Errant Bodies project space is dedicated to experimental work in sound, performance, voice and spatial practices. Through residencies, workshops, events and exhibitions, Errant Bodies emphasizes an engagement with process and dialogue, encouraging a dynamic and diverse approach to the sound arts. As a project space, it also intends to foster social and public activities, contributing to the creative scene in Berlin. It is organized and developed through its working group comprised of Berlin-based sound artists and researchers.


Marla Hlady in collaboration with Christof Migone

Count and Strike and Spin
Marla Hlady in collaboration with Christof Migone

Opening reception: Monday June 29, 19:00h

Opening hours:
Saturday-Sunday: 14-18:00h
Monday-Friday: 16-20:00h

Errant Bodies
Kollwitzstrasse 97
10435 Berlin

From June 27th to July 5th, Hlady and Migone will inhabit the Errant Bodies Sound Art Space with a project that is somewhere between an installation, a performance and a residency. Together Hlady and Migone will compose, experiment, improvise, listen, alter, converse…over seven days as they explore what their band is in this particular space.

This residency project is based on an on-going premise for sound collaborations developed by Hlady in which she takes some element of a collaborator’s practice and mechanizes it. Hlady’s own mechanical instruments are also part of the mix. The project asks questions such as: What would it be like to be surrounded by an instrument (an instrument that fully embraces being an apparatus, an assemblage of parts)? What if some of these instruments were kinetic, moved on their own? And what would happen if this instrument, with all of its parts, could be mobile, moved to different resonant spaces as a way to explore a variety of acoustic sites? Migone’s Hit Parade performance was the starting premise for the present collaboration. In Migone’s Hit Parade microphones are used by live performers as crude, hammer-like instruments for percussion. Mechanizing an action raises questions about skills, labour, economy, duration and obsolescence. This mechanical band performs with both the limitations and the expanded control a machine and its computer program allows—in other words, methodically yet also haphazardly. As a band, in the collective rhythm produced by this ensemble of machines, the social side to sound making is foregrounded. Hlady complements the hitting microphones with mechanically spinning microphones. They will twirl, turn, shift and displace discussions about the project occurring throughout its run; they will wah-wah ideas around.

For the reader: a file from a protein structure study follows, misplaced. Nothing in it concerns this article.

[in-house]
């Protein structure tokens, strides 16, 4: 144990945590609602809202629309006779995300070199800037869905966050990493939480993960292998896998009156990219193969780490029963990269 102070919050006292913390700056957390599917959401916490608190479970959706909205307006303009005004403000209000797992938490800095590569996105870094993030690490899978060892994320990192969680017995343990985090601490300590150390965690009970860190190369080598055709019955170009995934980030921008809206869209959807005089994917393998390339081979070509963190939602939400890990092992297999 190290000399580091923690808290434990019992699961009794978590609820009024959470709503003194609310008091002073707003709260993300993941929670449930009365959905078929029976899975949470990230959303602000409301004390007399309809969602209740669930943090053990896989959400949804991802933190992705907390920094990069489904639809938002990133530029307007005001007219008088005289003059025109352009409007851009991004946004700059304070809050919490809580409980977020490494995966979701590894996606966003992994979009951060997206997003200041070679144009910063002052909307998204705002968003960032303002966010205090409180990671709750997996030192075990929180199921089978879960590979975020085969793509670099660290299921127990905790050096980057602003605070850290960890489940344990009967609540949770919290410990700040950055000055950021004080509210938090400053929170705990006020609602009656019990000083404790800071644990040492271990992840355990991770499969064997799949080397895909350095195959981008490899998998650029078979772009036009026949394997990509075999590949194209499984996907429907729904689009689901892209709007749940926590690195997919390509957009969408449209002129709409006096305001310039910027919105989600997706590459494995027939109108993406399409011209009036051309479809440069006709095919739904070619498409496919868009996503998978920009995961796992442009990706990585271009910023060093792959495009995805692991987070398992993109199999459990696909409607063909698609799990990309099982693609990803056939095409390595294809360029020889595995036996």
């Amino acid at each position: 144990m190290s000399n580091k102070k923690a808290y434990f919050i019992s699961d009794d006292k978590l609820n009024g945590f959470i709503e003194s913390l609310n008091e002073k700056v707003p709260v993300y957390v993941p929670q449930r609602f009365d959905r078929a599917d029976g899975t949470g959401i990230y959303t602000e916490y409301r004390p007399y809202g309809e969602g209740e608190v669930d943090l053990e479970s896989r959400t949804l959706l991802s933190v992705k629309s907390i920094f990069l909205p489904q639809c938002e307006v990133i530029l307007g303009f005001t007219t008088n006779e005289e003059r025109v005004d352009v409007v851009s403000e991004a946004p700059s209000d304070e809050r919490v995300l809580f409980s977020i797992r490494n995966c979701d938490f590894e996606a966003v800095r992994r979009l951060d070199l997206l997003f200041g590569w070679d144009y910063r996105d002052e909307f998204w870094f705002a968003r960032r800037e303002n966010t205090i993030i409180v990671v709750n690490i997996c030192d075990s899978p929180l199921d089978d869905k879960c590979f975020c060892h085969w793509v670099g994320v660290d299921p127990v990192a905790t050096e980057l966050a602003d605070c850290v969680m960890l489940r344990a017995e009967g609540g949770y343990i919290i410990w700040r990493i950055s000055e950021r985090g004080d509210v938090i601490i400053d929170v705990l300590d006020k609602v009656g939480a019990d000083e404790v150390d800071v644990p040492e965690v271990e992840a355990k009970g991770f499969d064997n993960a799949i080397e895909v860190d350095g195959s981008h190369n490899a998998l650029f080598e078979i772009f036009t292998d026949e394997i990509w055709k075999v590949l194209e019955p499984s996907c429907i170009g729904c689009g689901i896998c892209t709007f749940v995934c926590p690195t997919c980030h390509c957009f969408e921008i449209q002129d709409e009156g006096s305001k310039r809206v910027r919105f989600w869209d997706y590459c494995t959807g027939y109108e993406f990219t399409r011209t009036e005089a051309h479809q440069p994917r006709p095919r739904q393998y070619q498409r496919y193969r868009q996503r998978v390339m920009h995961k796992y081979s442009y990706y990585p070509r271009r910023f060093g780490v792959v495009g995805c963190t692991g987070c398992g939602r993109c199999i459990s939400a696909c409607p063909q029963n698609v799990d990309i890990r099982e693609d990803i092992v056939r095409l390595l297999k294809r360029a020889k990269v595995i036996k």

The work has 3 parts:

A microphone stand is placed in front of the window; microphones are attached to both ends of the boom arm. The stand has been modified to motorize the boom arm: the two microphones now move back and forth tapping the window. As one microphone hits, a read-out counts up to one million; as the other microphone hits, another read-out counts down. The microphones are amplified some of the time, unamplified at other times and provide a base rhythm for the overall project.

It takes approximately 57.87 days (1,388.8889 hours), 24 hours a day for this machine to become a millionaire.

Three identical microphone-hit-machines use microphones as percussion instruments. These machines are designed to run independently, controlled by a microprocessor; and they are designed to be manually adjusted through control dials and through various alterable appendages. Each day the percussion possibilities are altered and experimented with.